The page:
Group lends helping hand to those with breast cancer

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PHOENIX -- One thing that often gets overlooked is how a breast cancer diagnosis can affect an entire household.

Group lends a hand

One group is helping women keep their lives together.

Suzanne Ebanks was diagnosed with breast cancer back in April.

"I thought I was going to have to give up the business, the house, pretty much everything," Ebanks sid.

Not being able to work at the hair salon she owns, Ebanks didn't know how she was going to provide for her two children. That is until two Valley women walked into her life.

"Just to know they're going to be here through this entire thing -- that is huge," Ebanks said.

Singleton Moms will be hosting a wine tasting event Friday, Oct. 3, at Vino 100, 30835 N. Cave Creek Road, in Phoenix. To buy tickets, visit . For more information on Singleton Moms, visit . For more information on BizEMoms, visit

Jody Farley Berens and Andy Royal founded an organization called Singleton Moms in 2006.

It all came about after their friend, Michelle Singleton, lost her own battle with breast cancer. She was only 32 years old and left behind four children.

"After watching her struggle, we figured there had to be more moms out there like her," Berens said.

Their group is able to provide a variety of assistance from paying bills to delivering meals and even housecleaning.

"It's one way to honor Michelle in a way that we didn't do so much when she was around because women don't ask for help," Royal said.

"It was hard to accept at first, to be honest with you, it really was" Ebanks said. "I was always used to helping people, never really on the receiving end, but you have to balance that out, give and receive. It's extremely nice knowing that there are so many people out there that really want to help and enjoy it."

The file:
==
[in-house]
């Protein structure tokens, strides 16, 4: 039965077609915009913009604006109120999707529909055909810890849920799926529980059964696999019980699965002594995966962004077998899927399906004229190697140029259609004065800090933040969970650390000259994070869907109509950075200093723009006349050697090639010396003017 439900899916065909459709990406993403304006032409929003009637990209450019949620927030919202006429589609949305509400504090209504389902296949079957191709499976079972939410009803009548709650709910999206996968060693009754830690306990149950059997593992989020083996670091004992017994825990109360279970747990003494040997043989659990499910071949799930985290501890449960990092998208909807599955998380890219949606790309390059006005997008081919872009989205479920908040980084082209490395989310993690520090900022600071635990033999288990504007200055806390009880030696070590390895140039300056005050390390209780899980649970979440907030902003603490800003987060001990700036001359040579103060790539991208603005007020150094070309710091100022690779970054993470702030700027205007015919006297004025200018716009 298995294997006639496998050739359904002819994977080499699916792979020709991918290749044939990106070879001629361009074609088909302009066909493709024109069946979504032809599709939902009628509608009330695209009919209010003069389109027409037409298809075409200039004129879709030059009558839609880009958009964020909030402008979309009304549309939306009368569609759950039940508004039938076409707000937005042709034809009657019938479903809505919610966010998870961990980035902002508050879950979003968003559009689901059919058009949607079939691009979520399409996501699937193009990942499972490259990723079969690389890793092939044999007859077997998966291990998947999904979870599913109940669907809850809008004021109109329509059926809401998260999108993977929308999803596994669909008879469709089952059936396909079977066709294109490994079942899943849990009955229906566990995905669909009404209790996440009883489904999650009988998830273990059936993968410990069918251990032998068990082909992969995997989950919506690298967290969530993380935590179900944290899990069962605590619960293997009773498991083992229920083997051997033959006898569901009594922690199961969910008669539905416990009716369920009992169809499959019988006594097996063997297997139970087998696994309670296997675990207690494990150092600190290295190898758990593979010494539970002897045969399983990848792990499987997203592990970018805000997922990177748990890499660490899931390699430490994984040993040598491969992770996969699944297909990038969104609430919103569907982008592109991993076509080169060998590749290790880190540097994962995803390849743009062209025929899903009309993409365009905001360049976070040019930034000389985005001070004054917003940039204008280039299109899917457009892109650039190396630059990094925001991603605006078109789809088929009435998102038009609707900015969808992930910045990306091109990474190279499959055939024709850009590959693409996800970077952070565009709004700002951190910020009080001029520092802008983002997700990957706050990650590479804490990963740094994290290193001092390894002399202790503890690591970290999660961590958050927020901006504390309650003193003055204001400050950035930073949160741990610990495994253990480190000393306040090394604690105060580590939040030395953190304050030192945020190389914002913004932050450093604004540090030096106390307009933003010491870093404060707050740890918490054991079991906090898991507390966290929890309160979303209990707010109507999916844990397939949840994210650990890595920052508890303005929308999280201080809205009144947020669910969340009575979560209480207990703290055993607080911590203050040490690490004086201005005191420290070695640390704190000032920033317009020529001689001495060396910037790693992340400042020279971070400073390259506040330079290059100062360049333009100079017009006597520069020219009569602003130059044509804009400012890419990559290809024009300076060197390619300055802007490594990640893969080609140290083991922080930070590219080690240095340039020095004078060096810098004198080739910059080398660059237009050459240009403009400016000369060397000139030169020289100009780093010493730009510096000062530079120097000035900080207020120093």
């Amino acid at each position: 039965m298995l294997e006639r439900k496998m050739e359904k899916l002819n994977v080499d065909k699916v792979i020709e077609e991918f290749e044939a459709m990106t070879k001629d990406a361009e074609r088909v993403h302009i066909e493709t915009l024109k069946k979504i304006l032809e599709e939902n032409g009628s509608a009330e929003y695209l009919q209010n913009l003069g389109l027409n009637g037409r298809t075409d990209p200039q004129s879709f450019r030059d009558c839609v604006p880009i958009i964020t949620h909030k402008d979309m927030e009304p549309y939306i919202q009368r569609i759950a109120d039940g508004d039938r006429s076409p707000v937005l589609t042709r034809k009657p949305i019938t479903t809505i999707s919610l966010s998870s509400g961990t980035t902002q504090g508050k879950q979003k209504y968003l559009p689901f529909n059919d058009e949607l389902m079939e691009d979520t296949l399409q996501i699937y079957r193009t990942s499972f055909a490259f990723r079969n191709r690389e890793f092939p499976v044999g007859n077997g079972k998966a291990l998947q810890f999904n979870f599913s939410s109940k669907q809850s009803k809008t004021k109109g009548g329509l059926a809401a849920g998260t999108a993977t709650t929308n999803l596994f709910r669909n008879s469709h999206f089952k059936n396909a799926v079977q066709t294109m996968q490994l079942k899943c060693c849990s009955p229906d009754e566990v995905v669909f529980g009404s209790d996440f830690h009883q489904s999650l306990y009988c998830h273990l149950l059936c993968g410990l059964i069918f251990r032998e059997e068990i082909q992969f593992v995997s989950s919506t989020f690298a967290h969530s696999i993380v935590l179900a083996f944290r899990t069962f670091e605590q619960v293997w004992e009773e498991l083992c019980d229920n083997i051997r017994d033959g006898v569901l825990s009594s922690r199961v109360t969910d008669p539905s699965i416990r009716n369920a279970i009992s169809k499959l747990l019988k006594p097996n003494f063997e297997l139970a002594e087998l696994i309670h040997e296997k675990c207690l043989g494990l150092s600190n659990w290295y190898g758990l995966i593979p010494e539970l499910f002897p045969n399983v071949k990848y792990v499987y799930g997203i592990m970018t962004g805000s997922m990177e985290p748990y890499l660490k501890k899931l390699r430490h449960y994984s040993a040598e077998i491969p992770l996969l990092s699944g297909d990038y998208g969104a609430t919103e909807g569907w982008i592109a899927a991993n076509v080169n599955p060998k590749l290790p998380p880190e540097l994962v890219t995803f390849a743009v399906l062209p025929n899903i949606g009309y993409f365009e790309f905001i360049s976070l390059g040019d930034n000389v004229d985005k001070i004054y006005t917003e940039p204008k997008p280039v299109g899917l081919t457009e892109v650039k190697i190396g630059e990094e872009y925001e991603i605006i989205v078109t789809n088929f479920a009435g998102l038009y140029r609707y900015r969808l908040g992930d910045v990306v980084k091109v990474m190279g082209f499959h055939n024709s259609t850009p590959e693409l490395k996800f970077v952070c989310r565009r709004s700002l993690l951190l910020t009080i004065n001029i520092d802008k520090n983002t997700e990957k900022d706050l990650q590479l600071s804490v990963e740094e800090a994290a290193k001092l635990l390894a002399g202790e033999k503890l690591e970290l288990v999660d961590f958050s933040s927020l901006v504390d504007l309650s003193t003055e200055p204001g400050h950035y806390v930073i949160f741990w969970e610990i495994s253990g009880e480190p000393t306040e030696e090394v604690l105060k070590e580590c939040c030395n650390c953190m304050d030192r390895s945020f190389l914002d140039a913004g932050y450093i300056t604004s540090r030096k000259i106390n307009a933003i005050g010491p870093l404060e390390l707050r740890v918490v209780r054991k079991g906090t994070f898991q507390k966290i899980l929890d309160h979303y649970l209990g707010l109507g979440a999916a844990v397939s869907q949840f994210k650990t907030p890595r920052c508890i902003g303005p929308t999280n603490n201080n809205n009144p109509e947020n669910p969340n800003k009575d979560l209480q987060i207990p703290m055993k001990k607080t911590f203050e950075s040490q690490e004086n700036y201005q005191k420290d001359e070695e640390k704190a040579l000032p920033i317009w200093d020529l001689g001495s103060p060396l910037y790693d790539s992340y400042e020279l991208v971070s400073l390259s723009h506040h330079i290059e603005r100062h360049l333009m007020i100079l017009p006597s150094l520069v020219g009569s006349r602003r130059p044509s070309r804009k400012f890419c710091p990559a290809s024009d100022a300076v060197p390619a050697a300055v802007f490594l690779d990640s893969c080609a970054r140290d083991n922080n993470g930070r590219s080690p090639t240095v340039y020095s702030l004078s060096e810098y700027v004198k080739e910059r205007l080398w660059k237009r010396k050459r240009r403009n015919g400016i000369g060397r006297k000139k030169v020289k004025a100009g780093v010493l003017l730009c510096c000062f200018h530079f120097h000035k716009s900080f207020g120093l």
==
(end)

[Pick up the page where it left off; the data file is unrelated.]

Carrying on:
Singleton Moms is always looking for volunteers to help make this all possible. One community group lending a helping hand is BizEMoms.

"I think as parents, as members in our community, there's so much we can do and it's really important to give just a little bit of your time because it amounts to so much," Laura Wintemute said.

"That's what people need to know when their friends or loved ones are diagnosed with cancer that even if you just come over and take out the trash or maybe pick up their phone bill for the month or whatever you can think of, every bit makes the difference," Royal said.

For Ebanks, this group has done much more than pay her bills or clean the house. They are now a part of her family.

"It helps me fight the cancer," Ebanks said. "It helps me want to fight and it helps to know that there are people out there and I can do this and I have support."